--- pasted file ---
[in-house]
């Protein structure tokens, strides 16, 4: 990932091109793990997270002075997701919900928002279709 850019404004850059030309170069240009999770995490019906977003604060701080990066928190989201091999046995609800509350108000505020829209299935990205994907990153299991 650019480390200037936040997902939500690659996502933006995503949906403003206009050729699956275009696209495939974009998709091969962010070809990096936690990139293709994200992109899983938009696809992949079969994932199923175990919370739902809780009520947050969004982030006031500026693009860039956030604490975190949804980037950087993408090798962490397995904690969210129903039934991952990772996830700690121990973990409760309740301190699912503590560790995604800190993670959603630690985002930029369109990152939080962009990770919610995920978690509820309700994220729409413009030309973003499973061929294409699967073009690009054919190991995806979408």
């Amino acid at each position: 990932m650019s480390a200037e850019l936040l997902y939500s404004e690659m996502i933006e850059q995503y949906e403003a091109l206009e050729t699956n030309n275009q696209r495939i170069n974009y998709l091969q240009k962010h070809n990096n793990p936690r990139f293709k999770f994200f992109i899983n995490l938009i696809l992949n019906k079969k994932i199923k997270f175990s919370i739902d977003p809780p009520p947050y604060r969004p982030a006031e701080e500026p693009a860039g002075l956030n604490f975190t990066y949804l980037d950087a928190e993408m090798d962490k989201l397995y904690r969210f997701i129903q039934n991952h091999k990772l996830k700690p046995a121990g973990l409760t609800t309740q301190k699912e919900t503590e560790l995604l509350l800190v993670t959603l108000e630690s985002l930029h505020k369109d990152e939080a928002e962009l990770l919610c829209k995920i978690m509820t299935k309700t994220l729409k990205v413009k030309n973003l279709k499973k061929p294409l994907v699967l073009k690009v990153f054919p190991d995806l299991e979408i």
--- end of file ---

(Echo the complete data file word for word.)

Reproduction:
[in-house]
């Protein structure tokens, strides 16, 4: 990932091109793990997270002075997701919900928002279709 850019404004850059030309170069240009999770995490019906977003604060701080990066928190989201091999046995609800509350108000505020829209299935990205994907990153299991 650019480390200037936040997902939500690659996502933006995503949906403003206009050729699956275009696209495939974009998709091969962010070809990096936690990139293709994200992109899983938009696809992949079969994932199923175990919370739902809780009520947050969004982030006031500026693009860039956030604490975190949804980037950087993408090798962490397995904690969210129903039934991952990772996830700690121990973990409760309740301190699912503590560790995604800190993670959603630690985002930029369109990152939080962009990770919610995920978690509820309700994220729409413009030309973003499973061929294409699967073009690009054919190991995806979408």
């Amino acid at each position: 990932m650019s480390a200037e850019l936040l997902y939500s404004e690659m996502i933006e850059q995503y949906e403003a091109l206009e050729t699956n030309n275009q696209r495939i170069n974009y998709l091969q240009k962010h070809n990096n793990p936690r990139f293709k999770f994200f992109i899983n995490l938009i696809l992949n019906k079969k994932i199923k997270f175990s919370i739902d977003p809780p009520p947050y604060r969004p982030a006031e701080e500026p693009a860039g002075l956030n604490f975190t990066y949804l980037d950087a928190e993408m090798d962490k989201l397995y904690r969210f997701i129903q039934n991952h091999k990772l996830k700690p046995a121990g973990l409760t609800t309740q301190k699912e919900t503590e560790l995604l509350l800190v993670t959603l108000e630690s985002l930029h505020k369109d990152e939080a928002e962009l990770l919610c829209k995920i978690m509820t299935k309700t994220l729409k990205v413009k030309n973003l279709k499973k061929p294409l994907v699967l073009k690009v990153f054919p190991d995806l299991e979408i």